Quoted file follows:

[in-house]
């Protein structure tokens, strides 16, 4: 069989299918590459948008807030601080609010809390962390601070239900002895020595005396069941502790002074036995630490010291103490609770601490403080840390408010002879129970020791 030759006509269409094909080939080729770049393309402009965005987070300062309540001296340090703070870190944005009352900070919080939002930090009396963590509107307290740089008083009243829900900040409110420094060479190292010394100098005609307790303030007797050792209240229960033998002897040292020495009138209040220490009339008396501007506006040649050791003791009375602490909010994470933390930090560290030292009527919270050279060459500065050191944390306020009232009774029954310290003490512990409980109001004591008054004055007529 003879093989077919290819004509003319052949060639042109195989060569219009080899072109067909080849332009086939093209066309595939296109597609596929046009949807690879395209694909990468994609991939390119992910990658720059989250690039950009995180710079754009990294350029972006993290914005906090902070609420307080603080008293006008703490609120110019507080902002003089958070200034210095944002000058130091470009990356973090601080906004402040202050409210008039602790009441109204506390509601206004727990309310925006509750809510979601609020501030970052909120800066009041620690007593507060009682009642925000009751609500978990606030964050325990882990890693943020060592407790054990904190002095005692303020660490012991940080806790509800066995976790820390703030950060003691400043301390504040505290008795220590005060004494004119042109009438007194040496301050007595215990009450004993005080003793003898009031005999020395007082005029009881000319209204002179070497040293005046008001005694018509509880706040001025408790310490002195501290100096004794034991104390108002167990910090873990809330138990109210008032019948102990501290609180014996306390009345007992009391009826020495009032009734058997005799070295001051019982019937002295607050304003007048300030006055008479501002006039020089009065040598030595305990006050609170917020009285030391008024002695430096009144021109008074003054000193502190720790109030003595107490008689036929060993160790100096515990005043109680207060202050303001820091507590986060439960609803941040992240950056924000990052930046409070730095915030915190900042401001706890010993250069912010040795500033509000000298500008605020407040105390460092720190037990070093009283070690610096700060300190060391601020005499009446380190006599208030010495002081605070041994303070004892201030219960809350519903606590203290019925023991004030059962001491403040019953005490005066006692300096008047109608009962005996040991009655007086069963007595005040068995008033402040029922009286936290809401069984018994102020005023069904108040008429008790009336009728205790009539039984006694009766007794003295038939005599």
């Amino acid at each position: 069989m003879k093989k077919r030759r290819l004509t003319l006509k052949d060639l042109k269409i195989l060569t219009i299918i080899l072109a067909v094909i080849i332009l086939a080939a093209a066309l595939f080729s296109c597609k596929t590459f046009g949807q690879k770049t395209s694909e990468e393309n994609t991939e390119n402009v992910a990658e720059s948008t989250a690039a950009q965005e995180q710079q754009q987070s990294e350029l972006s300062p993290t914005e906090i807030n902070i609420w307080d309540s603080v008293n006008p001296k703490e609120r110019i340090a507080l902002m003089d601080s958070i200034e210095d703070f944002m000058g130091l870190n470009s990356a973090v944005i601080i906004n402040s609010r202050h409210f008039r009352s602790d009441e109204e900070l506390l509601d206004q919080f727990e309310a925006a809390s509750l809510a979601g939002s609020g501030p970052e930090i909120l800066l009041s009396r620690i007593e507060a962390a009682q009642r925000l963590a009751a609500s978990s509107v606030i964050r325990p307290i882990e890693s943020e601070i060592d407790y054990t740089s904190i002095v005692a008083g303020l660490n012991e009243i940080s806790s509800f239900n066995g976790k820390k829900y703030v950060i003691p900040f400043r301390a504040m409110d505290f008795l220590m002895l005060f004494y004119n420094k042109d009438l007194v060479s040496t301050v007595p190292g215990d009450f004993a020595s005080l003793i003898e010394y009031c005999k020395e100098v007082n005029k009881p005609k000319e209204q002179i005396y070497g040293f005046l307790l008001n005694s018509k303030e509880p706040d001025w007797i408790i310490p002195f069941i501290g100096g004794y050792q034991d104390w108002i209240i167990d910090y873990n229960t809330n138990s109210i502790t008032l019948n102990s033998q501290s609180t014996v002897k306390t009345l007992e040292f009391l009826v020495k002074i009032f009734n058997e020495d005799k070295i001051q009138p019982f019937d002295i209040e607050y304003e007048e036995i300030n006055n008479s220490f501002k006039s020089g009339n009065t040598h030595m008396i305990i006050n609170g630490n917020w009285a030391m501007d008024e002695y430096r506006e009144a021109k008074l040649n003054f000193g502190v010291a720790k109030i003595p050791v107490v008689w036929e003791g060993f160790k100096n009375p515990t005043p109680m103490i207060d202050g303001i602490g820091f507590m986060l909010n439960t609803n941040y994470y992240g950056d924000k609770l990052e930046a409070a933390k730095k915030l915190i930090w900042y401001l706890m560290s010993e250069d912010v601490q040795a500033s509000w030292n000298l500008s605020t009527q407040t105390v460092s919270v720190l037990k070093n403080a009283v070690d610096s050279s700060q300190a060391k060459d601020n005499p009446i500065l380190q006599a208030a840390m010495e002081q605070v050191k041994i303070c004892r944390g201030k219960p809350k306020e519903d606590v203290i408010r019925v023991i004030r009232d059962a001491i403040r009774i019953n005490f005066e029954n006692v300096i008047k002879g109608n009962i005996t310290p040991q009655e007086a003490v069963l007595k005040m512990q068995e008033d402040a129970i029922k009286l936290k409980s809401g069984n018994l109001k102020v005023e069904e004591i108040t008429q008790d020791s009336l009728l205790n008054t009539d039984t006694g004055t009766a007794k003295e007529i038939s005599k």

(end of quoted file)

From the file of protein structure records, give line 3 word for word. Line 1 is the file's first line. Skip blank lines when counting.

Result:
């Amino acid at each position: 069989m003879k093989k077919r030759r290819l004509t003319l006509k052949d060639l042109k269409i195989l060569t219009i299918i080899l072109a067909v094909i080849i332009l086939a080939a093209a066309l595939f080729s296109c597609k596929t590459f046009g949807q690879k770049t395209s694909e990468e393309n994609t991939e390119n402009v992910a990658e720059s948008t989250a690039a950009q965005e995180q710079q754009q987070s990294e350029l972006s300062p993290t914005e906090i807030n902070i609420w307080d309540s603080v008293n006008p001296k703490e609120r110019i340090a507080l902002m003089d601080s958070i200034e210095d703070f944002m000058g130091l870190n470009s990356a973090v944005i601080i906004n402040s609010r202050h409210f008039r009352s602790d009441e109204e900070l506390l509601d206004q919080f727990e309310a925006a809390s509750l809510a979601g939002s609020g501030p970052e930090i909120l800066l009041s009396r620690i007593e507060a962390a009682q009642r925000l963590a009751a609500s978990s509107v606030i964050r325990p307290i882990e890693s943020e601070i060592d407790y054990t740089s904190i002095v005692a008083g303020l660490n012991e009243i940080s806790s509800f239900n066995g976790k820390k829900y703030v950060i003691p900040f400043r301390a504040m409110d505290f008795l220590m002895l005060f004494y004119n420094k042109d009438l007194v060479s040496t301050v007595p190292g215990d009450f004993a020595s005080l003793i003898e010394y009031c005999k020395e100098v007082n005029k009881p005609k000319e209204q002179i005396y070497g040293f005046l307790l008001n005694s018509k303030e509880p706040d001025w007797i408790i310490p002195f069941i501290g100096g004794y050792q034991d104390w108002i209240i167990d910090y873990n229960t809330n138990s109210i502790t008032l019948n102990s033998q501290s609180t014996v002897k306390t009345l007992e040292f009391l009826v020495k002074i009032f009734n058997e020495d005799k070295i001051q009138p019982f019937d002295i209040e607050y304003e007048e036995i300030n006055n008479s220490f501002k006039s020089g009339n009065t040598h030595m008396i305990i006050n609170g630490n917020w009285a030391m501007d008024e002695y430096r506006e009144a021109k008074l040649n003054f000193g502190v010291a720790k109030i003595p050791v107490v008689w036929e003791g060993f160790k100096n009375p515990t005043p109680m103490i207060d202050g303001i602490g820091f507590m986060l909010n439960t609803n941040y994470y992240g950056d924000k609770l990052e930046a409070a933390k730095k915030l915190i930090w900042y401001l706890m560290s010993e250069d912010v601490q040795a500033s509000w030292n000298l500008s605020t009527q407040t105390v460092s919270v720190l037990k070093n403080a009283v070690d610096s050279s700060q300190a060391k060459d601020n005499p009446i500065l380190q006599a208030a840390m010495e002081q605070v050191k041994i303070c004892r944390g201030k219960p809350k306020e519903d606590v203290i408010r019925v023991i004030r009232d059962a001491i403040r009774i019953n005490f005066e029954n006692v300096i008047k002879g109608n009962i005996t310290p040991q009655e007086a003490v069963l007595k005040m512990q068995e008033d402040a129970i029922k009286l936290k409980s809401g069984n018994l109001k102020v005023e069904e004591i108040t008429q008790d020791s009336l009728l205790n008054t009539d039984t006694g004055t009766a007794k003295e007529i038939s005599k």